Spatial neglect in acute stroke: the line bisection test
Stroke Unit, Waikato Hospital, Hamilton, New Zealand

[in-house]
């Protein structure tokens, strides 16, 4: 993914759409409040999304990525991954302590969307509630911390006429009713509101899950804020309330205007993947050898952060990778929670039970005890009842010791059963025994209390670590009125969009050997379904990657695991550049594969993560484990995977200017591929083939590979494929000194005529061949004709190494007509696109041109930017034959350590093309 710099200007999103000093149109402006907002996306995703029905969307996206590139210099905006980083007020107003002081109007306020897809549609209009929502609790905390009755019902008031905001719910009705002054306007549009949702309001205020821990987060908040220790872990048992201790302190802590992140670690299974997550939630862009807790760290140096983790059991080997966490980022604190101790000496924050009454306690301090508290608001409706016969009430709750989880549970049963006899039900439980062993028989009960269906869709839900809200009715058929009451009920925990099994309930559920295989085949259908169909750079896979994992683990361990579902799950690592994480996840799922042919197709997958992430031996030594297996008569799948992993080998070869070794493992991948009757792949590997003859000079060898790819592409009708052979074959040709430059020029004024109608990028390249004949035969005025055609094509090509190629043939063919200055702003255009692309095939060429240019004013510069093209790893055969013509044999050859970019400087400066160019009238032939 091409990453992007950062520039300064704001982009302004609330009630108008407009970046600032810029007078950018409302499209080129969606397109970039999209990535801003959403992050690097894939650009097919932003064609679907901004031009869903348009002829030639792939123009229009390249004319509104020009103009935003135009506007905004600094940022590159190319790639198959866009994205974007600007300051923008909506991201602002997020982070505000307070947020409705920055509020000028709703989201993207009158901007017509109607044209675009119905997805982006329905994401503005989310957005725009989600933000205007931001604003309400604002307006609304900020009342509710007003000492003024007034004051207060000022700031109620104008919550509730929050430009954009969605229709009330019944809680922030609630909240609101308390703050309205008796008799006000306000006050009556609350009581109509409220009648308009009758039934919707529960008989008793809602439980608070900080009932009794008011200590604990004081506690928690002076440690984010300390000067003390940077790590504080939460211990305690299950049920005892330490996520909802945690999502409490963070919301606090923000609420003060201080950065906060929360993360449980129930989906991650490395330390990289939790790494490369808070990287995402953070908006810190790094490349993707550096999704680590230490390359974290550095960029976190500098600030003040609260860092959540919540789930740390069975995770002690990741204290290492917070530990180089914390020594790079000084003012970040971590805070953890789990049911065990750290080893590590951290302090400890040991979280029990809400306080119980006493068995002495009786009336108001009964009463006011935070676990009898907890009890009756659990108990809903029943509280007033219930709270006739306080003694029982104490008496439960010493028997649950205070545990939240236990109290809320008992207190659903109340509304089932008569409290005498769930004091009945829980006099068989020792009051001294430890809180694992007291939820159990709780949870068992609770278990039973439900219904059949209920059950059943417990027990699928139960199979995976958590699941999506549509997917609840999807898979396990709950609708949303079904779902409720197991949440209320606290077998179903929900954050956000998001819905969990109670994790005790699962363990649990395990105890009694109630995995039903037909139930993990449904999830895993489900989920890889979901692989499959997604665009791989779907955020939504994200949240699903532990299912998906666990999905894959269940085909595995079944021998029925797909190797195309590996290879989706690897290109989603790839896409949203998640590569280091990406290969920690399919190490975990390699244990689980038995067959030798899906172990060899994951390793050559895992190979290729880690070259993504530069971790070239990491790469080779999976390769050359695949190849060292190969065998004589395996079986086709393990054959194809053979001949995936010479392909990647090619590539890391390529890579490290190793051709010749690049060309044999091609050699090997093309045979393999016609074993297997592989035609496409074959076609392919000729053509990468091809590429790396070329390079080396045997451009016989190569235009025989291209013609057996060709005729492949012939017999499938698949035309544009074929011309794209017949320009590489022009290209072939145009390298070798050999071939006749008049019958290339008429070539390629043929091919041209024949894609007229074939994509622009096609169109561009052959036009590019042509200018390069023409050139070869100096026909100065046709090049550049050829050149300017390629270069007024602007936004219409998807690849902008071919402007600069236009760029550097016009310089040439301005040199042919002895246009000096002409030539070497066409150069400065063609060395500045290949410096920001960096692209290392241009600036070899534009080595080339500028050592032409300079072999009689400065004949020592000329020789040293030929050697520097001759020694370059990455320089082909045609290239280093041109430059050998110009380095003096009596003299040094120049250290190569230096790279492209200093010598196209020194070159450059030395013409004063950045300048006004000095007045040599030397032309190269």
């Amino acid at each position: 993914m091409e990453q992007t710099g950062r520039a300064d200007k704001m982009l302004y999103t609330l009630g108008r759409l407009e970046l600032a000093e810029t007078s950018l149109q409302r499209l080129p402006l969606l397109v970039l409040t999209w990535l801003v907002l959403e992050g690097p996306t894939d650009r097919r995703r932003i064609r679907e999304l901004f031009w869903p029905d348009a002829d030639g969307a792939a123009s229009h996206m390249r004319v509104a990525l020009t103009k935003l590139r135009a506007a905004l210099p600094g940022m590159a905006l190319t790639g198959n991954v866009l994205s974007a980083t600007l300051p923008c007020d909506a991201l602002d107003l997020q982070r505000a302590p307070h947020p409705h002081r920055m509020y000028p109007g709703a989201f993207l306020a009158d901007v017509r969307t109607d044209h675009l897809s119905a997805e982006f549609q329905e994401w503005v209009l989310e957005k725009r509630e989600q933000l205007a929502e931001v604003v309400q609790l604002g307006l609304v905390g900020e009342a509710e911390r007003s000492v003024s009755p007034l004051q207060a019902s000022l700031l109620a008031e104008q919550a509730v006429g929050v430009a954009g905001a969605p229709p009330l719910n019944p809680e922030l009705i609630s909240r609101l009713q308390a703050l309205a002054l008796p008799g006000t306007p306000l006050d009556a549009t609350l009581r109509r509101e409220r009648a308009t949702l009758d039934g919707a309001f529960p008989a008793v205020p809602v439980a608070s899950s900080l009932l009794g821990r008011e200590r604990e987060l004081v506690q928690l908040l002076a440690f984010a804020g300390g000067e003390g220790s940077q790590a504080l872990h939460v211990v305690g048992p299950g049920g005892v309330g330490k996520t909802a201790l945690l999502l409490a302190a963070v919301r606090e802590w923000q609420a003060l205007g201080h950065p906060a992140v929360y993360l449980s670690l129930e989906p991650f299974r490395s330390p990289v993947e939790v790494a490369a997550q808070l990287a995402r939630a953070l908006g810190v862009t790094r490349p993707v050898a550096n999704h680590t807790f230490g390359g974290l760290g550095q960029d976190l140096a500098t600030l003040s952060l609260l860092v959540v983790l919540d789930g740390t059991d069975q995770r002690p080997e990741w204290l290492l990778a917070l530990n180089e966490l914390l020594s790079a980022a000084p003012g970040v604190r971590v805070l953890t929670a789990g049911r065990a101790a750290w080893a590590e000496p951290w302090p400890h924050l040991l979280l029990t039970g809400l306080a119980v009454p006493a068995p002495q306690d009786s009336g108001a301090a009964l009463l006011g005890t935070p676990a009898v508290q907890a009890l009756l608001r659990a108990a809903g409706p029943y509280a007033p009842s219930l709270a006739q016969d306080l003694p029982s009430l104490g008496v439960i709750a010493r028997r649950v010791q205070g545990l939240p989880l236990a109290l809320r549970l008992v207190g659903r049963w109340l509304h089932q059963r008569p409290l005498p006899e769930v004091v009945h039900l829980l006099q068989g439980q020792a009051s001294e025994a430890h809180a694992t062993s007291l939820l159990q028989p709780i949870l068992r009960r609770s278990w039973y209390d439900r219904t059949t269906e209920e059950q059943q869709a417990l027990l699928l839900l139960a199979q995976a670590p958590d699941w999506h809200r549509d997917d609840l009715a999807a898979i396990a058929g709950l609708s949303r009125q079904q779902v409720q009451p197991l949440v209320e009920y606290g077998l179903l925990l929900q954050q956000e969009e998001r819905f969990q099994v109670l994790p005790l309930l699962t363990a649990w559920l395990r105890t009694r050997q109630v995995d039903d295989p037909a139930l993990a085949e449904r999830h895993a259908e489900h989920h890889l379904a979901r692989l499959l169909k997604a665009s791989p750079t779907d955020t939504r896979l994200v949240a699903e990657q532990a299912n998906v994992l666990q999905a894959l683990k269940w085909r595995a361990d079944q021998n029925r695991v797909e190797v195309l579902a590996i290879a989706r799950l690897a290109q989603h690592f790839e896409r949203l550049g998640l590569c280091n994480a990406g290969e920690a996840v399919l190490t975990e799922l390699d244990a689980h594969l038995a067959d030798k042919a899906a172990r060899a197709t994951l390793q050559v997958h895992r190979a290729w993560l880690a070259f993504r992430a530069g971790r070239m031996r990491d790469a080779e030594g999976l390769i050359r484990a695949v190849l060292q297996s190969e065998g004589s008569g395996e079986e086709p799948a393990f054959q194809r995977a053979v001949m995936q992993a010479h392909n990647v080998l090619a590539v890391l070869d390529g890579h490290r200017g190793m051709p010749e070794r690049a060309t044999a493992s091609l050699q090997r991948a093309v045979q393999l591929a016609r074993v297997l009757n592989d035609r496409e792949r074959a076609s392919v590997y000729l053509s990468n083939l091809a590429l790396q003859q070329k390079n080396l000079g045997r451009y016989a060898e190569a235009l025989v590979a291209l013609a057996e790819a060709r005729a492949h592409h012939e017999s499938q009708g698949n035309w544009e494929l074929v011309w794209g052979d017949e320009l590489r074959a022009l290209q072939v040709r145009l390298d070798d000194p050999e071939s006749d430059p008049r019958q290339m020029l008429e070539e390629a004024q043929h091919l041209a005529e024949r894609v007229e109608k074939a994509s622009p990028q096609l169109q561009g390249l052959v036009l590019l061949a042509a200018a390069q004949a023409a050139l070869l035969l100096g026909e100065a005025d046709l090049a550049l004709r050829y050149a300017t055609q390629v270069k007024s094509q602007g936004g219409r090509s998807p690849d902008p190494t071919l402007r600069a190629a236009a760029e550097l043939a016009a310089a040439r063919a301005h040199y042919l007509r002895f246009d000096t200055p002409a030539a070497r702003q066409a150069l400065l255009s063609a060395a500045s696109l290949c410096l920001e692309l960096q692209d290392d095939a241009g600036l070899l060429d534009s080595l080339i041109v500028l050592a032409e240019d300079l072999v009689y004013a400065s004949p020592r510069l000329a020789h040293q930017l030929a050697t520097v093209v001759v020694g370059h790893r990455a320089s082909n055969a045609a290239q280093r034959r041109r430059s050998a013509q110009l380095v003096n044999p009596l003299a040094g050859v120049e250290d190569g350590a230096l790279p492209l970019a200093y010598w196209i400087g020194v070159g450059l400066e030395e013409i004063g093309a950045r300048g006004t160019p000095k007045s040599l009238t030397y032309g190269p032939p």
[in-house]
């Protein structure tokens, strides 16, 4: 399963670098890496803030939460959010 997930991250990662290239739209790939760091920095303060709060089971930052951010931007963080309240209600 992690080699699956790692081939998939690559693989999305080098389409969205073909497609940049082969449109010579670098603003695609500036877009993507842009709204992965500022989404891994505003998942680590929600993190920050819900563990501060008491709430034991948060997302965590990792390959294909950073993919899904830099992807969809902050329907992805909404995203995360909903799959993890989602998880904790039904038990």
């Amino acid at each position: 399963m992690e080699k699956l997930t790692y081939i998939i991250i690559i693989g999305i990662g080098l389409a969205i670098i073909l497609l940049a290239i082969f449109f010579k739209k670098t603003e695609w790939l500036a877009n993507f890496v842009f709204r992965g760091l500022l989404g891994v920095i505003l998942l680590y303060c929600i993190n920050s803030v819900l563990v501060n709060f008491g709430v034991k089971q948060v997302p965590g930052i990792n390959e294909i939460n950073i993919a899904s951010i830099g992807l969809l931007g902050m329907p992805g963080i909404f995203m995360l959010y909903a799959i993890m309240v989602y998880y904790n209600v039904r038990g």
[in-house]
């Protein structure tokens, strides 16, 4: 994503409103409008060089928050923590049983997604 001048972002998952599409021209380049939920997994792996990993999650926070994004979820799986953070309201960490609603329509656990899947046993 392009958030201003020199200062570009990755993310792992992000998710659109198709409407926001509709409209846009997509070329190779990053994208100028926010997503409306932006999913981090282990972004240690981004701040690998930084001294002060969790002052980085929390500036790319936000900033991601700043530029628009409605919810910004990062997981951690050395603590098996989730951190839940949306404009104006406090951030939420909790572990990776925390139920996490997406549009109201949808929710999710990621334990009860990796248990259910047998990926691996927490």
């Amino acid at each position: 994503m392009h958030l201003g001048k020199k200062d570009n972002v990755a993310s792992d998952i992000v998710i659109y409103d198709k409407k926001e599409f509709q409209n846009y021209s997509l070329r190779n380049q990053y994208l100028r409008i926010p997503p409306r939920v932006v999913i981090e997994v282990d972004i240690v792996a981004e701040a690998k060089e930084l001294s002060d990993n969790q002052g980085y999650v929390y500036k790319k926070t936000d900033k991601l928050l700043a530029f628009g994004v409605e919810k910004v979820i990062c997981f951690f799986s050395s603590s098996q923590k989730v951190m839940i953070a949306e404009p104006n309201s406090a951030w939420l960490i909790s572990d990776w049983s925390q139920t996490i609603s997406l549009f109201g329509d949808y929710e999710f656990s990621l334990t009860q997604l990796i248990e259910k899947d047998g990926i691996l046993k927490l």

Line bisection testing was performed on 82 elderly subjects within 14 days of a non-lacunar stroke. The 40 subjects with impaired line bisection were of similar age and pre-stroke dependency as the 42 subjects with normal line bisection but had a more severe current stroke deficit as evidenced by a higher incidence of new hemiplegia, homonomous hemianopia, visual extinction and constructional impairment, and greater power loss. Subjects with impaired line bisection had poorer functional outcome than those with normal line bisection as measured by Barthel activities of daily living scores, walking speed and discharge residence. When subjects with impaired line bisection were divided into two groups according to line bisection error, the severely impaired had worse functional outcome than the mildly impaired. After accounting for motor loss and the ability to draw a house by using logistic regression, line bisection did not contribute significantly to predicting functional outcome.
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